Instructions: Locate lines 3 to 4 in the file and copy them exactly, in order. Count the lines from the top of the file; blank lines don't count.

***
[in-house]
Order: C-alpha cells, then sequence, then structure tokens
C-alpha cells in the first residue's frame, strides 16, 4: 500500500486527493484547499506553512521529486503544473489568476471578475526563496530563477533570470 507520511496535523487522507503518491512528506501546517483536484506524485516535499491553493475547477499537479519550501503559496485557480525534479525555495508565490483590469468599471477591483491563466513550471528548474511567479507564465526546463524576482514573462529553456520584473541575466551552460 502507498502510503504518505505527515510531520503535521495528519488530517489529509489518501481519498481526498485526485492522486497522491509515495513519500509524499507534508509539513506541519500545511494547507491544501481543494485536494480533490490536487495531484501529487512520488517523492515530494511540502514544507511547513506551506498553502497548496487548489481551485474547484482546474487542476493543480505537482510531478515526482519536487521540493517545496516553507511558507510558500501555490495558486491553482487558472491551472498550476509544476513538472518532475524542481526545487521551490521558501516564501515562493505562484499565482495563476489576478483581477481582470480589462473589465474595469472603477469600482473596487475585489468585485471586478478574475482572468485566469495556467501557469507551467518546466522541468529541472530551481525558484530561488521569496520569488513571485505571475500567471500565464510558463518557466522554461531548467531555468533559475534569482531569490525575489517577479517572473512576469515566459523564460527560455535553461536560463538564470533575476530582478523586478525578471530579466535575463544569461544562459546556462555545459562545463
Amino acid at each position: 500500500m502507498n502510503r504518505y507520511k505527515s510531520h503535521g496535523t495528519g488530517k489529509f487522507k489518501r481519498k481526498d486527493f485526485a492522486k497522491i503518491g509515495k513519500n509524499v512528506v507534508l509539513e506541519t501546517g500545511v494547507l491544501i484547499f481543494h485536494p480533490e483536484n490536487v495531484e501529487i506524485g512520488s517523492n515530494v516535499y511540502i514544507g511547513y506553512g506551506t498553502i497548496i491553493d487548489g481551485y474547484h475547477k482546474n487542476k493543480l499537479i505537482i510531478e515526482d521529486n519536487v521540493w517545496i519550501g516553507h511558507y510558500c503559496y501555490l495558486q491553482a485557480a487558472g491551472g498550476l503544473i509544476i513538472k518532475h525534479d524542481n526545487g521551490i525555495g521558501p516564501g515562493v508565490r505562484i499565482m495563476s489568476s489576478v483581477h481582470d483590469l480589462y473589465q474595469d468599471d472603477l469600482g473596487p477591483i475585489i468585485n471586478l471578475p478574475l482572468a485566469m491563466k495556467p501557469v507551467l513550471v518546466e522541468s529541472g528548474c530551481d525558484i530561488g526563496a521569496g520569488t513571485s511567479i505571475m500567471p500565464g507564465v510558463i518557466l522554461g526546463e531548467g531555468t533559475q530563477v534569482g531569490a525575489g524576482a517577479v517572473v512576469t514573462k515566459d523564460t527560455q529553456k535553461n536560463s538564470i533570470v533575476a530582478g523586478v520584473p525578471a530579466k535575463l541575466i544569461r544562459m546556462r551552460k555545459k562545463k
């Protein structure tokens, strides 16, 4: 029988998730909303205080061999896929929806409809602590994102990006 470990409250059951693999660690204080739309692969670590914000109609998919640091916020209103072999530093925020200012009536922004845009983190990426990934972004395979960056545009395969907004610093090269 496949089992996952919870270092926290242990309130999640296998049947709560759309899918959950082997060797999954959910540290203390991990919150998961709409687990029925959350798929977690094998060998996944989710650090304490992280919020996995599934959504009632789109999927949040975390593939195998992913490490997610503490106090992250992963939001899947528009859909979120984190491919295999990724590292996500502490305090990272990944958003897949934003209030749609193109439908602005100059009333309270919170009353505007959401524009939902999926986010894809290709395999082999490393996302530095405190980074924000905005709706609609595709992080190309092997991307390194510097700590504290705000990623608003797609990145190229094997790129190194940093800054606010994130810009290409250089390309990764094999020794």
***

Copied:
C-alpha cells in the first residue's frame, strides 16, 4: 500500500486527493484547499506553512521529486503544473489568476471578475526563496530563477533570470 507520511496535523487522507503518491512528506501546517483536484506524485516535499491553493475547477499537479519550501503559496485557480525534479525555495508565490483590469468599471477591483491563466513550471528548474511567479507564465526546463524576482514573462529553456520584473541575466551552460 502507498502510503504518505505527515510531520503535521495528519488530517489529509489518501481519498481526498485526485492522486497522491509515495513519500509524499507534508509539513506541519500545511494547507491544501481543494485536494480533490490536487495531484501529487512520488517523492515530494511540502514544507511547513506551506498553502497548496487548489481551485474547484482546474487542476493543480505537482510531478515526482519536487521540493517545496516553507511558507510558500501555490495558486491553482487558472491551472498550476509544476513538472518532475524542481526545487521551490521558501516564501515562493505562484499565482495563476489576478483581477481582470480589462473589465474595469472603477469600482473596487475585489468585485471586478478574475482572468485566469495556467501557469507551467518546466522541468529541472530551481525558484530561488521569496520569488513571485505571475500567471500565464510558463518557466522554461531548467531555468533559475534569482531569490525575489517577479517572473512576469515566459523564460527560455535553461536560463538564470533575476530582478523586478525578471530579466535575463544569461544562459546556462555545459562545463
Amino acid at each position: 500500500m502507498n502510503r504518505y507520511k505527515s510531520h503535521g496535523t495528519g488530517k489529509f487522507k489518501r481519498k481526498d486527493f485526485a492522486k497522491i503518491g509515495k513519500n509524499v512528506v507534508l509539513e506541519t501546517g500545511v494547507l491544501i484547499f481543494h485536494p480533490e483536484n490536487v495531484e501529487i506524485g512520488s517523492n515530494v516535499y511540502i514544507g511547513y506553512g506551506t498553502i497548496i491553493d487548489g481551485y474547484h475547477k482546474n487542476k493543480l499537479i505537482i510531478e515526482d521529486n519536487v521540493w517545496i519550501g516553507h511558507y510558500c503559496y501555490l495558486q491553482a485557480a487558472g491551472g498550476l503544473i509544476i513538472k518532475h525534479d524542481n526545487g521551490i525555495g521558501p516564501g515562493v508565490r505562484i499565482m495563476s489568476s489576478v483581477h481582470d483590469l480589462y473589465q474595469d468599471d472603477l469600482g473596487p477591483i475585489i468585485n471586478l471578475p478574475l482572468a485566469m491563466k495556467p501557469v507551467l513550471v518546466e522541468s529541472g528548474c530551481d525558484i530561488g526563496a521569496g520569488t513571485s511567479i505571475m500567471p500565464g507564465v510558463i518557466l522554461g526546463e531548467g531555468t533559475q530563477v534569482g531569490a525575489g524576482a517577479v517572473v512576469t514573462k515566459d523564460t527560455q529553456k535553461n536560463s538564470i533570470v533575476a530582478g523586478v520584473p525578471a530579466k535575463l541575466i544569461r544562459m546556462r551552460k555545459k562545463k